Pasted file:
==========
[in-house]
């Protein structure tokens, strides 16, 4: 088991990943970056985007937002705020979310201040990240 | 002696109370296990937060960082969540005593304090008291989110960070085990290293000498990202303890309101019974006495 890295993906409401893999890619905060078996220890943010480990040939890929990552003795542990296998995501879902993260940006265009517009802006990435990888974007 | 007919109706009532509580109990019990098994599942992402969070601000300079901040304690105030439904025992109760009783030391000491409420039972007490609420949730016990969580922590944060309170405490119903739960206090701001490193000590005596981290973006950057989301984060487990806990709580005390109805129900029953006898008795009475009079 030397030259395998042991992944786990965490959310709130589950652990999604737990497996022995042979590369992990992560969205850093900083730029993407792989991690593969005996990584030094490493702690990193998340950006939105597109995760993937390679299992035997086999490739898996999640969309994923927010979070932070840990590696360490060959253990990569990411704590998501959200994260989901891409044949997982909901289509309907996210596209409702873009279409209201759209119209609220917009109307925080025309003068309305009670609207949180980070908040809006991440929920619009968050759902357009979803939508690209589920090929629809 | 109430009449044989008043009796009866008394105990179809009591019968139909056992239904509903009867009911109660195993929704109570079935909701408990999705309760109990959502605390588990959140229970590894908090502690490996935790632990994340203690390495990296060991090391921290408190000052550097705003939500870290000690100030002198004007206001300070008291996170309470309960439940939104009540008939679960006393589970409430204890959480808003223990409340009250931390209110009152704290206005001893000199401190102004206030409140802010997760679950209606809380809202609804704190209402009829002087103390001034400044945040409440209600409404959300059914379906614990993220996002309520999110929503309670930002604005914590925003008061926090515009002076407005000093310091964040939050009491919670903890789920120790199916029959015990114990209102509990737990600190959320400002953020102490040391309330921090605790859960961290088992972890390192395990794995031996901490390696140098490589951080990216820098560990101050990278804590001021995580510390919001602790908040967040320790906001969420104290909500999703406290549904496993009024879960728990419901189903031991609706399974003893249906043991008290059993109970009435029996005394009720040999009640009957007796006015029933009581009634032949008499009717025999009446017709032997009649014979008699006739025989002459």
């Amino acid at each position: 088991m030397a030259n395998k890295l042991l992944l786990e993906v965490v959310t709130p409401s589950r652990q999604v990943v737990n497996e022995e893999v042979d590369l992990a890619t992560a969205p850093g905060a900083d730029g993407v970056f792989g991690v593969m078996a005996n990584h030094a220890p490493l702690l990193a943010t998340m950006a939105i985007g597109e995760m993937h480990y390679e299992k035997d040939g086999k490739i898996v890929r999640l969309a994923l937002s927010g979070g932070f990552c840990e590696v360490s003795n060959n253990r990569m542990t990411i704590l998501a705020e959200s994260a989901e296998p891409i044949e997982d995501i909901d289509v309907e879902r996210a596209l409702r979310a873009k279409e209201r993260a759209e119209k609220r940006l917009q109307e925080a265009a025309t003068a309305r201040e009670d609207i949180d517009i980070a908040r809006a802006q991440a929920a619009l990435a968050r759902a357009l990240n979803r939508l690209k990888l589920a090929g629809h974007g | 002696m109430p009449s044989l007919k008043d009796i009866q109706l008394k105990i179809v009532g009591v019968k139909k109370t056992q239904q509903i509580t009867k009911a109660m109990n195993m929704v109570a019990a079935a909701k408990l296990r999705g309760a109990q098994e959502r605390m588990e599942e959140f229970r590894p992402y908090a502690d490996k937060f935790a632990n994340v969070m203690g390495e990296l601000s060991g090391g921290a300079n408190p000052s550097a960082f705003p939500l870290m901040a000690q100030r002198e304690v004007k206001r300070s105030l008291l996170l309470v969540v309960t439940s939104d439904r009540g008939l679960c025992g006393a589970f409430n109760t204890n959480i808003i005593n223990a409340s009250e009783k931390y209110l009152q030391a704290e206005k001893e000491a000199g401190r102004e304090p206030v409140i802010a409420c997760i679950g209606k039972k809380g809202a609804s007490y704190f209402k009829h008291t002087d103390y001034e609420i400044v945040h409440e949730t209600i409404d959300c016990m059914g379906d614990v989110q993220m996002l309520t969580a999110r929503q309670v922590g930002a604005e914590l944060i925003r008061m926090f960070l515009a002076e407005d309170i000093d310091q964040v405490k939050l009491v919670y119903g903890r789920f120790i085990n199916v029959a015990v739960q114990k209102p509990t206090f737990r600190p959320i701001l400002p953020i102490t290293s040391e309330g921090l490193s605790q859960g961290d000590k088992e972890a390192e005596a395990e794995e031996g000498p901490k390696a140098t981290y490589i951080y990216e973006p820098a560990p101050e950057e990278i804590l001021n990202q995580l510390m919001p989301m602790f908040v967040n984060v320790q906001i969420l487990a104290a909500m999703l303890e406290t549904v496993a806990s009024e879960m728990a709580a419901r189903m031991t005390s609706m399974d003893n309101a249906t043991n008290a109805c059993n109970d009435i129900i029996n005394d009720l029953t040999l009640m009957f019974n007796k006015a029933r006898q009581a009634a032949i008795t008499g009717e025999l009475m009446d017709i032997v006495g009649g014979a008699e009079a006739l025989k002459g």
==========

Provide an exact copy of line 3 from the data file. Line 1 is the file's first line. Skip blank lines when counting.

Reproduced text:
């Amino acid at each position: 088991m030397a030259n395998k890295l042991l992944l786990e993906v965490v959310t709130p409401s589950r652990q999604v990943v737990n497996e022995e893999v042979d590369l992990a890619t992560a969205p850093g905060a900083d730029g993407v970056f792989g991690v593969m078996a005996n990584h030094a220890p490493l702690l990193a943010t998340m950006a939105i985007g597109e995760m993937h480990y390679e299992k035997d040939g086999k490739i898996v890929r999640l969309a994923l937002s927010g979070g932070f990552c840990e590696v360490s003795n060959n253990r990569m542990t990411i704590l998501a705020e959200s994260a989901e296998p891409i044949e997982d995501i909901d289509v309907e879902r996210a596209l409702r979310a873009k279409e209201r993260a759209e119209k609220r940006l917009q109307e925080a265009a025309t003068a309305r201040e009670d609207i949180d517009i980070a908040r809006a802006q991440a929920a619009l990435a968050r759902a357009l990240n979803r939508l690209k990888l589920a090929g629809h974007g | 002696m109430p009449s044989l007919k008043d009796i009866q109706l008394k105990i179809v009532g009591v019968k139909k109370t056992q239904q509903i509580t009867k009911a109660m109990n195993m929704v109570a019990a079935a909701k408990l296990r999705g309760a109990q098994e959502r605390m588990e599942e959140f229970r590894p992402y908090a502690d490996k937060f935790a632990n994340v969070m203690g390495e990296l601000s060991g090391g921290a300079n408190p000052s550097a960082f705003p939500l870290m901040a000690q100030r002198e304690v004007k206001r300070s105030l008291l996170l309470v969540v309960t439940s939104d439904r009540g008939l679960c025992g006393a589970f409430n109760t204890n959480i808003i005593n223990a409340s009250e009783k931390y209110l009152q030391a704290e206005k001893e000491a000199g401190r102004e304090p206030v409140i802010a409420c997760i679950g209606k039972k809380g809202a609804s007490y704190f209402k009829h008291t002087d103390y001034e609420i400044v945040h409440e949730t209600i409404d959300c016990m059914g379906d614990v989110q993220m996002l309520t969580a999110r929503q309670v922590g930002a604005e914590l944060i925003r008061m926090f960070l515009a002076e407005d309170i000093d310091q964040v405490k939050l009491v919670y119903g903890r789920f120790i085990n199916v029959a015990v739960q114990k209102p509990t206090f737990r600190p959320i701001l400002p953020i102490t290293s040391e309330g921090l490193s605790q859960g961290d000590k088992e972890a390192e005596a395990e794995e031996g000498p901490k390696a140098t981290y490589i951080y990216e973006p820098a560990p101050e950057e990278i804590l001021n990202q995580l510390m919001p989301m602790f908040v967040n984060v320790q906001i969420l487990a104290a909500m999703l303890e406290t549904v496993a806990s009024e879960m728990a709580a419901r189903m031991t005390s609706m399974d003893n309101a249906t043991n008290a109805c059993n109970d009435i129900i029996n005394d009720l029953t040999l009640m009957f019974n007796k006015a029933r006898q009581a009634a032949i008795t008499g009717e025999l009475m009446d017709i032997v006495g009649g014979a008699e009079a006739l025989k002459g």